My unexpected month in Africa will always be a two-edged sword: a treasured memory on the one hand and a painful and expensive exercise in futility on the other hand.
Remember the purpose of this trip was to secure a police clearance report for Heidi – one-more charade we had to perform for the hapless Americans at the Frankfurt Consulate who never showed an ounce of compassion or reasonableness throughout the visa application process. As if to mock us, rubbing salt into the wound of our three-month delay to America, the Americans never even examined the police report once we obtained it. Upon handing it in, it was simply tucked into her file without so much as a glance and a provisional green card granted on the spot.
And yet if you asked me “if you had to do it again, would you?” the answer would be a definite yes. Traveling is a quintessential human experience and though I had briefly been to South Africa five years earlier, this month was a whole new experience for me, an experience that once again led to a more mature and circumspect outlook on this world and my place in it.
I hope that does not sound trite. In our journey through eight nations in Southern Africa, my wife and I not only faced a unique bonding opportunity, but a test of patience and an obligation to practice faith, for we had no idea how long we would have to wait to obtain the requisite document.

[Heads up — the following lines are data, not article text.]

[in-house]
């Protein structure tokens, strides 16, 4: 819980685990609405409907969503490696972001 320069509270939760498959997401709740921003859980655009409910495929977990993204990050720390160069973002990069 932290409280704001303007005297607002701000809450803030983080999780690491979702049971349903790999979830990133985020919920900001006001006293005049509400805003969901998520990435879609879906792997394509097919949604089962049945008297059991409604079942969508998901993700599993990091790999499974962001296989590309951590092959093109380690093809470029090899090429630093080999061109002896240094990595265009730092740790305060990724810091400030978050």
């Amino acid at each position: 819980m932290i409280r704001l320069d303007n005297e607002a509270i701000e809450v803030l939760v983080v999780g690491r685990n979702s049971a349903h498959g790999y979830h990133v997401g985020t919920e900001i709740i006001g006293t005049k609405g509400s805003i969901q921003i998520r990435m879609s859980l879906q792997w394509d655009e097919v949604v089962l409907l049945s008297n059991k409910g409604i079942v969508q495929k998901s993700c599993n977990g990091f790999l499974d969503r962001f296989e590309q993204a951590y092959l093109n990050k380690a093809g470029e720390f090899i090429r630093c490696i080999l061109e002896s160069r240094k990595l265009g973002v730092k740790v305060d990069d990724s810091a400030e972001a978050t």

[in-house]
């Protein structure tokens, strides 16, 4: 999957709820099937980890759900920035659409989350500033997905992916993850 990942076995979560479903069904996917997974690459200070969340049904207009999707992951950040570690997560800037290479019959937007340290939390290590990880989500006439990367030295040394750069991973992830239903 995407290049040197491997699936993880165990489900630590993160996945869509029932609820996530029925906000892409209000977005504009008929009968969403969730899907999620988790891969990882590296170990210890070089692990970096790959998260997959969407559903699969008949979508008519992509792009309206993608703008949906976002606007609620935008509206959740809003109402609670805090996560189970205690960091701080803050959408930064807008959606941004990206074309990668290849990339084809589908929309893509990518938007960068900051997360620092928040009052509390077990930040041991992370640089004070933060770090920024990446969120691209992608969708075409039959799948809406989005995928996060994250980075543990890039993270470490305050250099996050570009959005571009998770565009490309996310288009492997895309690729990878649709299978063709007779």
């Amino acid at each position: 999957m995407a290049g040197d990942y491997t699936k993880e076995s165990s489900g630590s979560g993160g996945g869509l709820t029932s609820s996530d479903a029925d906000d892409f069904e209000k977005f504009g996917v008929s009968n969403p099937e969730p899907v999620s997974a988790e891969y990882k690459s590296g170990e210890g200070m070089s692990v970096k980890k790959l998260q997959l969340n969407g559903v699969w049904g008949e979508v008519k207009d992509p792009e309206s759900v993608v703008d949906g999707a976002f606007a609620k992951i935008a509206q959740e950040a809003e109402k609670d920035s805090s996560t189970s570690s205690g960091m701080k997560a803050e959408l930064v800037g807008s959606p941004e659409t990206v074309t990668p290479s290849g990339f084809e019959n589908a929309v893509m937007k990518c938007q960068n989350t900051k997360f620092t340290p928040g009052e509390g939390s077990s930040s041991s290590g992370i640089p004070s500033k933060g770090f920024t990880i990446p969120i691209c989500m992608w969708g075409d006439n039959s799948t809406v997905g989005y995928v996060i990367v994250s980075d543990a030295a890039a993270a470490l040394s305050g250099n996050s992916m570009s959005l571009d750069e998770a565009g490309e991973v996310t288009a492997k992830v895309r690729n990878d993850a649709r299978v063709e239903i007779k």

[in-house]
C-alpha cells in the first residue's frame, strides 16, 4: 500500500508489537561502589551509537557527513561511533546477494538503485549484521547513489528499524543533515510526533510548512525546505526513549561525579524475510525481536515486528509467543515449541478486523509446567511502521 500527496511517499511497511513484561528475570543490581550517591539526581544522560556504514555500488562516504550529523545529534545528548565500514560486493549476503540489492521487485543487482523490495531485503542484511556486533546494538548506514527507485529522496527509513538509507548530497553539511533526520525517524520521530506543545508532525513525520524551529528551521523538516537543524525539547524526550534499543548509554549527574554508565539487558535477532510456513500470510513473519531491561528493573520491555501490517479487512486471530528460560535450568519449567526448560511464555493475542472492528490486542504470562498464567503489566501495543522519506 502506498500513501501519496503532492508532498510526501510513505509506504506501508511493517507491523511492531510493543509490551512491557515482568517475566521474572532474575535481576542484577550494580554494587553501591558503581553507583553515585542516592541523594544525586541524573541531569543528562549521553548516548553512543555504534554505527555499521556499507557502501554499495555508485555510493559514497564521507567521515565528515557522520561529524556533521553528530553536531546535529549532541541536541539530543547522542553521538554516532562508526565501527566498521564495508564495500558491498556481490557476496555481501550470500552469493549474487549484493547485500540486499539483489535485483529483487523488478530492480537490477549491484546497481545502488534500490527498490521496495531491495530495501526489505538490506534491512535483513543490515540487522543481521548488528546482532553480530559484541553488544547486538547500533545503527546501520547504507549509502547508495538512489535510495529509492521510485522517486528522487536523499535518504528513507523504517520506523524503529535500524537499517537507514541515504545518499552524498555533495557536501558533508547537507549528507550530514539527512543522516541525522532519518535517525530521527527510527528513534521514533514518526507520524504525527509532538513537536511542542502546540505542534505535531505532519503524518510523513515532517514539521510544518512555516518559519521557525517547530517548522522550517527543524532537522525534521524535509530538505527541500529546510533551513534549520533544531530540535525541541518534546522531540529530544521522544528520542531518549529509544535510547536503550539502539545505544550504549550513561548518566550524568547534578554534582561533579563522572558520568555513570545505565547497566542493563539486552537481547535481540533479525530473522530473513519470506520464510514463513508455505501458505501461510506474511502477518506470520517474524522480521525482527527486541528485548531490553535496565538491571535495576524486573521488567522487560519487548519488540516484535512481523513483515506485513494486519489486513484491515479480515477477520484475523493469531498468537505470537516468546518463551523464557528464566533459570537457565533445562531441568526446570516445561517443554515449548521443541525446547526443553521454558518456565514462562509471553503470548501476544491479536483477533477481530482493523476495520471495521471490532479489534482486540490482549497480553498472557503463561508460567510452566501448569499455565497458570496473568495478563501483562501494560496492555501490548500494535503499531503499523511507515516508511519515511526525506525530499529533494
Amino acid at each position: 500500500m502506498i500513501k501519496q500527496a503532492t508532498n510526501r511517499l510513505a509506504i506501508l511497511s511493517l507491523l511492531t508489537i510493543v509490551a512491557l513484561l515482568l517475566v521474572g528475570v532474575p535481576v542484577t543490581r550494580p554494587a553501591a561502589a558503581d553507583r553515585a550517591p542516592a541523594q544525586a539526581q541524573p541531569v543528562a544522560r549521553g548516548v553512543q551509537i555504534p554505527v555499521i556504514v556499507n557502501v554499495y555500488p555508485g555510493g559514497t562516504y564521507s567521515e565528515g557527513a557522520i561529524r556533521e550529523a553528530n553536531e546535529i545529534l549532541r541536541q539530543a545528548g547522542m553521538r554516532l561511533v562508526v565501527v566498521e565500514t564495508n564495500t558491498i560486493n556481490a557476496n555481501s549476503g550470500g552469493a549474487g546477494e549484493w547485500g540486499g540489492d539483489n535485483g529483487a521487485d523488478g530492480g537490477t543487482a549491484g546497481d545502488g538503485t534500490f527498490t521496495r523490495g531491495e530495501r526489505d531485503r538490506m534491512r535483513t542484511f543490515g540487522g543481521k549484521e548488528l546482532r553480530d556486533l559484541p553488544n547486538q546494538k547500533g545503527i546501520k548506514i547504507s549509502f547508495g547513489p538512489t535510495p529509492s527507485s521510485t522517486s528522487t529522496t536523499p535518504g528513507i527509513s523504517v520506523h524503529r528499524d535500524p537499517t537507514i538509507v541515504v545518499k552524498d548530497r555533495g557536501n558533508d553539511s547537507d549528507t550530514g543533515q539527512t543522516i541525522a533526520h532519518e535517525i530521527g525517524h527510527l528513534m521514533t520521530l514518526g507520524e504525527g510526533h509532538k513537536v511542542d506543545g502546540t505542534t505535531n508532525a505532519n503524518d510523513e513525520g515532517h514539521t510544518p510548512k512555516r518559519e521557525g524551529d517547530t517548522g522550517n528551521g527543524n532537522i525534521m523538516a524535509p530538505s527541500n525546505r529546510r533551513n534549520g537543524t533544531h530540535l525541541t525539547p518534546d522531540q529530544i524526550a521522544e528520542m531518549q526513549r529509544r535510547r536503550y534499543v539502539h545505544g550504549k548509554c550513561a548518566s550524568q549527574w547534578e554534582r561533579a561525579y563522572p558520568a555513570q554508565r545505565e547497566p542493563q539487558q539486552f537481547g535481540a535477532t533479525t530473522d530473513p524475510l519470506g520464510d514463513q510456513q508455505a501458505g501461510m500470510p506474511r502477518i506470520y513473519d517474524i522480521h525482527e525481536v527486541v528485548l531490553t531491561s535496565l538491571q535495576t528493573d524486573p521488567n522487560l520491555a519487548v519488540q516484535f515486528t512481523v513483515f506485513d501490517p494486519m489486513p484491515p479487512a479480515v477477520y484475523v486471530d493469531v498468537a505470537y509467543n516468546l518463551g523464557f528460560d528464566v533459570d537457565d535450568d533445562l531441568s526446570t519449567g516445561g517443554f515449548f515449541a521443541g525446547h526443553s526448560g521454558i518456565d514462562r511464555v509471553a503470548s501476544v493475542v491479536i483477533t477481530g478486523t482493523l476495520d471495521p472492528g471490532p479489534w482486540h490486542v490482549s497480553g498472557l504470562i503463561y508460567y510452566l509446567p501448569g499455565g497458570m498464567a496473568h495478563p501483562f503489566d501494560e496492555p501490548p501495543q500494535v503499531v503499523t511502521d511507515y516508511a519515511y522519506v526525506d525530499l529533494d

On the Matter of Bribery
That first day in Pretoria was eye-opening: the utter inefficiency and apathy of the South African bureaucracy on full display. The clerks were rude, the office was chaotic, and the man screaming about waiting 10 months for his documents was not at all comforting. But I seem to be making myself out to be a victim – oh the bad Americans, oh the bad South Africans – and perhaps my perspective should dwell on the following instead:
I had arrived in South Africa with no real clue to the inter-workings of the bureaucracy or the culture, but ready to bribe in order to get the document quicker. I made the assumption that this was Africa (as if the continent was homogenous) and therefore bribing is a way of life. After all, the trip started with extortion in Lagos…
A friend condemned me for even considering a bribe, telling me that it perpetuates a system of corruption. He is right, but note the implicit assumption in his argument that bribing works.
When we dropped off the documents in the Police Clearance Records Office, I asked the clerk who helped us if there was any expedite fee that could be paid to speed the process up. Money always talks, but he said no – that I would have to wait like everyone else.
A blog reader put me in touch with a middleman who would be critical in helping to expedite the process. I certainly did not bribe or even offer to bribe a government official, but was what I ended up doing really any different?
My contact had a friend in the Police Records Office. For a nominal fee (not so nominal actually…) she had her friend push Heidi’s record request to the front of the queue, allowing us to receive our documents just in time to catch our originally scheduled flight out. But it still took almost a month! Almost a month to run my wife’s name through a criminal database and print out a sheet of paper saying there was no match. The actual effort likely took no more than a few minutes.
I have absolutely no regrets paying off this woman to get the document quicker. Who knows how long we would have had to languish in South Africa without her intervention – perhaps several more months based upon the feedback we received from others on the lengthy police records request process.